Tuesday, December 31, 2013

Anoxic Filtration for the more delicate cat lover Tropical Fish Hobbyist out there.


  I hope you don't mind this lengthy email.   I want to apply the anoxic filter to my 1300 gallon multi tank system Here is some background. It dumps into a 180-gallon sump run by a 3600-gallon per hour pump. Using a fluidized filter and a pond filter with kaldness media that dumps into 3 25-micron bag filters for mechanical removal of solids into the sump and recirculated.  My local water north of Orlando is hard at times getting to 250 tds.

So, because I keep South American catfish I have to soften the water with an R/O filter while closely monitoring the pH. pH is 6.4 and tds is 65-ppm  which generally be optimal for the fish I keep. The water is clear with zero ammonia and nitrite via test kit but I cant get the nitrates below 30-ppm as measured by a LaMotte test kit despite balancing the pH and hardness with an automatic water changer. The downside of the R/O is the wastewater generated [Ed: This is as much as 3-gals of wastewater to make 1-gal of R/O water.] otherwise I could pass enough water through the system to drop the nitrates lower. The Anoxic filter (AFS) is a much better way.

 My problem is that despite the above my Leiarius Pictus catfish (Common name: Sailfin catfish or Sailfin pim and can reach a whopping +24” (60cm) in size, other whys known as a ‘tank buster’ fish.) gets a slow deterioration of its dorsal fin without ragged white or reddened areas on the fin. I am assuming the nitrate level and other dissolved organics maybe impairing the fish’s immune system. Despite excellent nutrition, dissolved oxygen, water flow and space.  I am hoping the Anoxic filter can help if this is the issue. I have read your book and assoc articles but have some questions regarding the applicability to my non-pond indoor system.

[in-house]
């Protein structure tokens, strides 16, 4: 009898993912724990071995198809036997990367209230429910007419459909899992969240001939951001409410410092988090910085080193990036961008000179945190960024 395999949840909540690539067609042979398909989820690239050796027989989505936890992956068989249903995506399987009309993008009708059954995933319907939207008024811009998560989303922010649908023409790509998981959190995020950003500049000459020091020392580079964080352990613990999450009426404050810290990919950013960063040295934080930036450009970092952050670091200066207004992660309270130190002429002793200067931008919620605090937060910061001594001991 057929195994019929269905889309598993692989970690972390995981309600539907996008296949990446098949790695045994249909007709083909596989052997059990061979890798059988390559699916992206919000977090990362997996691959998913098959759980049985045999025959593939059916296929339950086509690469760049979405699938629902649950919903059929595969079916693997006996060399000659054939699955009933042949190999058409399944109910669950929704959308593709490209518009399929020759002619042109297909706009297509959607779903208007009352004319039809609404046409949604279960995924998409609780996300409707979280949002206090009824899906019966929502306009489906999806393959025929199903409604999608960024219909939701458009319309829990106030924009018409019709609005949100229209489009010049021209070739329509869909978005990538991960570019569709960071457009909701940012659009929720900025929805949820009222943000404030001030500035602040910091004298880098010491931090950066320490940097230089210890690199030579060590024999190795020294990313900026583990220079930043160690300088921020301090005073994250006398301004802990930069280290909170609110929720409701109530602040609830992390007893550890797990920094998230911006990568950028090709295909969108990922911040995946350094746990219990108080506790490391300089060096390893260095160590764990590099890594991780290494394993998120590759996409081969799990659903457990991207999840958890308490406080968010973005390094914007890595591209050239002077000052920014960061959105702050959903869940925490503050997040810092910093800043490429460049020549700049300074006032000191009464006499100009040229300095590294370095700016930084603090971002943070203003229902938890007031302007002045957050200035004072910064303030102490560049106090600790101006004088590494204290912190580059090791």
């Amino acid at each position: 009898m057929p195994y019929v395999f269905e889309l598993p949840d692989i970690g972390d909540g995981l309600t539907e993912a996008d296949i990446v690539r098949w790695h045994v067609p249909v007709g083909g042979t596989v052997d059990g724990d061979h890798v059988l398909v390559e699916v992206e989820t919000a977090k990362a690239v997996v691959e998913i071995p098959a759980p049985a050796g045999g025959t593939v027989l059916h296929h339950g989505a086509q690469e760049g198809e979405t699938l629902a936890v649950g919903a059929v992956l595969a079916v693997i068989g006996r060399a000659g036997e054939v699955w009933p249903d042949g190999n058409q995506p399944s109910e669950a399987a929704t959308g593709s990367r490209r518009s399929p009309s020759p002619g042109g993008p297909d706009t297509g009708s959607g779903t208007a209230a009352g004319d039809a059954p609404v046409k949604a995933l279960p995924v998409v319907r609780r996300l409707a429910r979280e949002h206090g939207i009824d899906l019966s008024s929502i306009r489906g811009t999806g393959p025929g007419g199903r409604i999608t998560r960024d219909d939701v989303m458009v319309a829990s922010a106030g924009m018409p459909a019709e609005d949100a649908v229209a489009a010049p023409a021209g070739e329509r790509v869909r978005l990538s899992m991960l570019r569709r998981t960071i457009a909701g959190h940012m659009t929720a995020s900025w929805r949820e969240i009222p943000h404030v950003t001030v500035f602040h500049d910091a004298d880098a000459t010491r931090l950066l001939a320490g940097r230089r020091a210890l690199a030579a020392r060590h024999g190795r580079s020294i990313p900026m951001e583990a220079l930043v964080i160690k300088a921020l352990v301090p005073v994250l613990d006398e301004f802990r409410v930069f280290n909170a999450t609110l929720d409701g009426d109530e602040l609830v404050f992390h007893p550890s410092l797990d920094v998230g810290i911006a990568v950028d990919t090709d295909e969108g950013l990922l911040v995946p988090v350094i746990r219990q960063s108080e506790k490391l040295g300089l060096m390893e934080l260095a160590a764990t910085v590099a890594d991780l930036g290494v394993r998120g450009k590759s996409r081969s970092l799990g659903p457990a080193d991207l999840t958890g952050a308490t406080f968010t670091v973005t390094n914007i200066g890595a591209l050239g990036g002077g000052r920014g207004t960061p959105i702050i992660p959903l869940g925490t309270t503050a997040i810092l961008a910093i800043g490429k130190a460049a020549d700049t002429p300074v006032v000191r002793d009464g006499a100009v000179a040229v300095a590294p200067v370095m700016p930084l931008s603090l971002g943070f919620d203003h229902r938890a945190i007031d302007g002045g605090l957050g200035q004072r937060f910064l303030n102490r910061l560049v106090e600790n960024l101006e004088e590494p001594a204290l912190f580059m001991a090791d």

Would the build up of sediment in the filter between the boxes be an issue with proliferation of pathogenic bacteria? Can the boxes be briefly removed to clean under and around them I could do this as soon as I see any buildup. Or would enough air get inside and kill the facultative anaerobes? Most of the solids should be caught in the bags anyway.

Is the diffuser you use for the ponds your prefilter as well?

For sediment removal would it be better to have the boxes off the bottom for cleaning purposes as well as adding more surface area for diffusion?

Should the water be entering the anoxic filter be flowing up from the bottom or the top down or is this even an issue?

Are the boxes from Aquatic Eco strong enough to lay on PVC to keep it off the bottom?

What stones are best to use on top of the boxes so the ph is not effected?

Will the clay initially cloud the water when submersed?

Is there a disadvantage to using no plants with my system? From what I gather there isn't just want to clarify this. 

Thank you for your time and for making this info available,


Leiarius Pictus catfish. Photo taken from Internet. 

Hello Jeff,

Your email really wasn’t that lengthy and it gave me enough information that now I can help you without asking you more questions to give you a better answer to your questions.

When you say “boxes” I’m assuming you mean the Biocenosis Clarification Baskets (BCB’) that make up the Anoxic Filter itself. There will be some detritus and micro-settlement in-between the BCB’ but it will not be as much as you think because of your 25-micron prefilters that you’re using to clean your water before the AFS. The BCB’ themselves will not clog so that’s one thing you can check off your list of worries.